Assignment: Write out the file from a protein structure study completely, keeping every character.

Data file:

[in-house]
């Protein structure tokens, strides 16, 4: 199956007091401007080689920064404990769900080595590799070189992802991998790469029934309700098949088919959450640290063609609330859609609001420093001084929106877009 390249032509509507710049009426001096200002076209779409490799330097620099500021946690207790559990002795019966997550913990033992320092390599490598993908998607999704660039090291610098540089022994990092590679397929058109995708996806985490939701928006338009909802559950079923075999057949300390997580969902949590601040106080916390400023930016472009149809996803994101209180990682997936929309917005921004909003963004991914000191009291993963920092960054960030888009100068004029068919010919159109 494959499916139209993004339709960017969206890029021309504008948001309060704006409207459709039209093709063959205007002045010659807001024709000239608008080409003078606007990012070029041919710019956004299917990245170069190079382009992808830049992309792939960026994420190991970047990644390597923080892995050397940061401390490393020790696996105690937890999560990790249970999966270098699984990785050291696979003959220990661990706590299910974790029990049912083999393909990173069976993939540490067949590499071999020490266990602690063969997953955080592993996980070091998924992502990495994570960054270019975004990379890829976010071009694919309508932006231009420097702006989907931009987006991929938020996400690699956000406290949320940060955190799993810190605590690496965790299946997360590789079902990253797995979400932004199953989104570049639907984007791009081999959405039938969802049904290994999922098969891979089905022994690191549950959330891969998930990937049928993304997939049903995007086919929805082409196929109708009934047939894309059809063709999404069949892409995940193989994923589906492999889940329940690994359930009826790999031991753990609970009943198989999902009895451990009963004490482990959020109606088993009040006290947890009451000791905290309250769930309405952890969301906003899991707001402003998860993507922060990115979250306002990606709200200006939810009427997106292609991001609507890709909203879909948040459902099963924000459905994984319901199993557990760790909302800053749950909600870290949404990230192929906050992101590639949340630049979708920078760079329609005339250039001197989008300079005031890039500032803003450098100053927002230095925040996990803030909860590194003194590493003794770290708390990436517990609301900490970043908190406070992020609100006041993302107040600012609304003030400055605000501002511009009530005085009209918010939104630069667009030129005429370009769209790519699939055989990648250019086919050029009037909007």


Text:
[in-house]
């Protein structure tokens, strides 16, 4: 199956007091401007080689920064404990769900080595590799070189992802991998790469029934309700098949088919959450640290063609609330859609609001420093001084929106877009 390249032509509507710049009426001096200002076209779409490799330097620099500021946690207790559990002795019966997550913990033992320092390599490598993908998607999704660039090291610098540089022994990092590679397929058109995708996806985490939701928006338009909802559950079923075999057949300390997580969902949590601040106080916390400023930016472009149809996803994101209180990682997936929309917005921004909003963004991914000191009291993963920092960054960030888009100068004029068919010919159109 494959499916139209993004339709960017969206890029021309504008948001309060704006409207459709039209093709063959205007002045010659807001024709000239608008080409003078606007990012070029041919710019956004299917990245170069190079382009992808830049992309792939960026994420190991970047990644390597923080892995050397940061401390490393020790696996105690937890999560990790249970999966270098699984990785050291696979003959220990661990706590299910974790029990049912083999393909990173069976993939540490067949590499071999020490266990602690063969997953955080592993996980070091998924992502990495994570960054270019975004990379890829976010071009694919309508932006231009420097702006989907931009987006991929938020996400690699956000406290949320940060955190799993810190605590690496965790299946997360590789079902990253797995979400932004199953989104570049639907984007791009081999959405039938969802049904290994999922098969891979089905022994690191549950959330891969998930990937049928993304997939049903995007086919929805082409196929109708009934047939894309059809063709999404069949892409995940193989994923589906492999889940329940690994359930009826790999031991753990609970009943198989999902009895451990009963004490482990959020109606088993009040006290947890009451000791905290309250769930309405952890969301906003899991707001402003998860993507922060990115979250306002990606709200200006939810009427997106292609991001609507890709909203879909948040459902099963924000459905994984319901199993557990760790909302800053749950909600870290949404990230192929906050992101590639949340630049979708920078760079329609005339250039001197989008300079005031890039500032803003450098100053927002230095925040996990803030909860590194003194590493003794770290708390990436517990609301900490970043908190406070992020609100006041993302107040600012609304003030400055605000501002511009009530005085009209918010939104630069667009030129005429370009769209790519699939055989990648250019086919050029009037909007």